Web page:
UN urges Iraq, Libya to abide by international laws
Ravina Shamdasani - REUTERS
By AYA SAMIR

CAIRO: The human rights committee in the United Nations has issued a statement Friday concerning the situations in Iraq and Libya, as RavinaShamdasani, the Spokesperson for the UN High Commissioner for Human Rights said in a statement, adding that they are very concerned and alarmed by the situation in northern Iraq and Libya.

Shamdasani said in her statement that the UN is gravely concerned for the physical safety and the humanitarian situation of the large number of civilians trapped in areas under the control of the Islamic State in Iraq and the Levant or in areas affected by the violence, particularly the situation of vulnerable minority groups, including the Yezidi, Christian and Turkomen communities.

He described any attack against communities based on ethnic backgrounds or religion reasons as a “crime against humanity”.

The Spokesperson for the UN High Commissioner for Human Rights mentioned in her statement the situation in Libya and the conflict between multiple armed groups that lead to the death of civilians, including children. “Living conditions for civilians in Benghazi and Tripoli have steadily deteriorated. Health facilities have been severely affected by the violence. Armed groups from both sides have taken prisoners and the attacks against media professionals still continue,” she said.

Concerning Iraq, the statement called on the international community and the governments to take all necessary measures to ensure the protection of civilians, in particular those belonging to vulnerable communities. Shamdasani also reminded the involved parties in Libya of international law, asking them to commit to it.”We wish to remind all parties involved in the hostilities that under international law indiscriminate attacks are war crimes, and torture is a war crime,” she added.

The Yezidicommunity in Iraq faced a crisis when “ISIS” started its terrorist attacks against Iraq as al-Hayat newspaper reported Wednesday that VianDakhel, the representative of Yezidicommunity in Iraqi parliament, gave a very emotional speech about their situation in Sinjar.”Save us. Until now more than 400 men and children were killed. Our women are being slaughtered and taken as slaves to be sold in the slave market,” Dakhel said crying.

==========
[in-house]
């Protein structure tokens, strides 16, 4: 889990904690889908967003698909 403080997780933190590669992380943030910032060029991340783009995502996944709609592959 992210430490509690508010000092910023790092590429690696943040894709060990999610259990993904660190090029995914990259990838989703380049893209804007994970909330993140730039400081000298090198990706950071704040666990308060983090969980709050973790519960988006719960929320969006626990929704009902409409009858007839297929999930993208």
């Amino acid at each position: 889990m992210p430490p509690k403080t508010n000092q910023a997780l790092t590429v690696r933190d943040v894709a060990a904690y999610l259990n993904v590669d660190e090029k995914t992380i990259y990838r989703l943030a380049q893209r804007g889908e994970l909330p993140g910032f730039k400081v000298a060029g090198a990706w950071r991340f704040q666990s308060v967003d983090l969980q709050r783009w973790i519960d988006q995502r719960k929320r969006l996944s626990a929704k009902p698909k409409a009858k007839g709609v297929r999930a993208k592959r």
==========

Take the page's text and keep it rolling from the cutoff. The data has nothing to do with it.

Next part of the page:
Reuters reported last July that IS distributed statements in Mosul demanding that Christians who wanted to remain in IS’s self-declared caliphate in parts of Iraq and Syria must agree to abide by terms of a “dhimma” contract. A “dhimma” contract was a historic practice under which non-Muslims were allowed to remain in Muslim lands in return for a tax known as “jizya.”

IS has threatened death to non-Muslims who refuse to pay “jizya” or convert to Islam.

“We offer them three choices: Islam, the ‘dhimma contract’ or if they refuse this, they will face nothing but the sword,” the announcement said according to Reuters.

In Libya, the situation has been worse lately. The clashes started to escalate since the revolution in 2011, as militias from different parties and backgrounds started to fight to control different parts of state including essential spots such as airports.

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